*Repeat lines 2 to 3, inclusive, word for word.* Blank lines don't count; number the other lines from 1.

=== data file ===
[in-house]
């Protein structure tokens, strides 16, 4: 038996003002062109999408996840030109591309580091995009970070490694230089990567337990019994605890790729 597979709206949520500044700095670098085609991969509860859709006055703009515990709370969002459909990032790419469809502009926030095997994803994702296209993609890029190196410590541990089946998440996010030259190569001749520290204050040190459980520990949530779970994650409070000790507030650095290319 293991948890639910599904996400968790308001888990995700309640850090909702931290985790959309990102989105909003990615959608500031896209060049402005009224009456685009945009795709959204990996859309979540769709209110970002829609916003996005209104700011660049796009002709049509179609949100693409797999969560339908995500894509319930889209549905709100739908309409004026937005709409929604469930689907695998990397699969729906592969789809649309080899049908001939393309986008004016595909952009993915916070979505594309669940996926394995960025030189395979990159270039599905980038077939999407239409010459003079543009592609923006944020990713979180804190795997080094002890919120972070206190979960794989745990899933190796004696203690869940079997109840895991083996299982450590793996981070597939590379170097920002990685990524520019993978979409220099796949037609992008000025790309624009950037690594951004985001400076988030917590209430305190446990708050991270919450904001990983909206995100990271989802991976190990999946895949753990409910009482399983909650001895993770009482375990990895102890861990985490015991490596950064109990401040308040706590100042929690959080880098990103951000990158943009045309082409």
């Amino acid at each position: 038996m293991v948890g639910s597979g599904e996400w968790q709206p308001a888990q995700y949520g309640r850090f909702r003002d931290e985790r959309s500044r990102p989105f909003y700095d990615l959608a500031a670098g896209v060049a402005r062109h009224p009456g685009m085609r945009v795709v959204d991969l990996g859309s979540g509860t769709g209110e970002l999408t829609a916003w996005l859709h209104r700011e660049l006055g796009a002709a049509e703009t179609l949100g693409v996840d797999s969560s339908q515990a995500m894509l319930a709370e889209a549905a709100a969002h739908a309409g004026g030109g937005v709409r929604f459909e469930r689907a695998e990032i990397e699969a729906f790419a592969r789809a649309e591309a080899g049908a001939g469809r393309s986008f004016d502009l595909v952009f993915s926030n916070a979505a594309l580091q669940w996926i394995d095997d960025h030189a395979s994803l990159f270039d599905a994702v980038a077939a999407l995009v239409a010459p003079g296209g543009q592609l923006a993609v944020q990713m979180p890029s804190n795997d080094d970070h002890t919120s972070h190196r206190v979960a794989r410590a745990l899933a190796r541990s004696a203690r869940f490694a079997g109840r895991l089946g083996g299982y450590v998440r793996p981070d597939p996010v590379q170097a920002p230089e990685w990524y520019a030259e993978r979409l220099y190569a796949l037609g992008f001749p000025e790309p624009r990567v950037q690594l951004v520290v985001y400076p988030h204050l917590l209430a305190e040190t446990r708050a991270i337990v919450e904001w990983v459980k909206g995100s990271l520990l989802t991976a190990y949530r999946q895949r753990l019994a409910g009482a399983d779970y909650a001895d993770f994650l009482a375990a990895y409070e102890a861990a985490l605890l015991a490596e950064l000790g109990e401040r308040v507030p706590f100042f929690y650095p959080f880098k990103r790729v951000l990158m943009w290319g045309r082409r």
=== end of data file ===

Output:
């Protein structure tokens, strides 16, 4: 038996003002062109999408996840030109591309580091995009970070490694230089990567337990019994605890790729 597979709206949520500044700095670098085609991969509860859709006055703009515990709370969002459909990032790419469809502009926030095997994803994702296209993609890029190196410590541990089946998440996010030259190569001749520290204050040190459980520990949530779970994650409070000790507030650095290319 293991948890639910599904996400968790308001888990995700309640850090909702931290985790959309990102989105909003990615959608500031896209060049402005009224009456685009945009795709959204990996859309979540769709209110970002829609916003996005209104700011660049796009002709049509179609949100693409797999969560339908995500894509319930889209549905709100739908309409004026937005709409929604469930689907695998990397699969729906592969789809649309080899049908001939393309986008004016595909952009993915916070979505594309669940996926394995960025030189395979990159270039599905980038077939999407239409010459003079543009592609923006944020990713979180804190795997080094002890919120972070206190979960794989745990899933190796004696203690869940079997109840895991083996299982450590793996981070597939590379170097920002990685990524520019993978979409220099796949037609992008000025790309624009950037690594951004985001400076988030917590209430305190446990708050991270919450904001990983909206995100990271989802991976190990999946895949753990409910009482399983909650001895993770009482375990990895102890861990985490015991490596950064109990401040308040706590100042929690959080880098990103951000990158943009045309082409």
């Amino acid at each position: 038996m293991v948890g639910s597979g599904e996400w968790q709206p308001a888990q995700y949520g309640r850090f909702r003002d931290e985790r959309s500044r990102p989105f909003y700095d990615l959608a500031a670098g896209v060049a402005r062109h009224p009456g685009m085609r945009v795709v959204d991969l990996g859309s979540g509860t769709g209110e970002l999408t829609a916003w996005l859709h209104r700011e660049l006055g796009a002709a049509e703009t179609l949100g693409v996840d797999s969560s339908q515990a995500m894509l319930a709370e889209a549905a709100a969002h739908a309409g004026g030109g937005v709409r929604f459909e469930r689907a695998e990032i990397e699969a729906f790419a592969r789809a649309e591309a080899g049908a001939g469809r393309s986008f004016d502009l595909v952009f993915s926030n916070a979505a594309l580091q669940w996926i394995d095997d960025h030189a395979s994803l990159f270039d599905a994702v980038a077939a999407l995009v239409a010459p003079g296209g543009q592609l923006a993609v944020q990713m979180p890029s804190n795997d080094d970070h002890t919120s972070h190196r206190v979960a794989r410590a745990l899933a190796r541990s004696a203690r869940f490694a079997g109840r895991l089946g083996g299982y450590v998440r793996p981070d597939p996010v590379q170097a920002p230089e990685w990524y520019a030259e993978r979409l220099y190569a796949l037609g992008f001749p000025e790309p624009r990567v950037q690594l951004v520290v985001y400076p988030h204050l917590l209430a305190e040190t446990r708050a991270i337990v919450e904001w990983v459980k909206g995100s990271l520990l989802t991976a190990y949530r999946q895949r753990l019994a409910g009482a399983d779970y909650a001895d993770f994650l009482a375990a990895y409070e102890a861990a985490l605890l015991a490596e950064l000790g109990e401040r308040v507030p706590f100042f929690y650095p959080f880098k990103r790729v951000l990158m943009w290319g045309r082409r």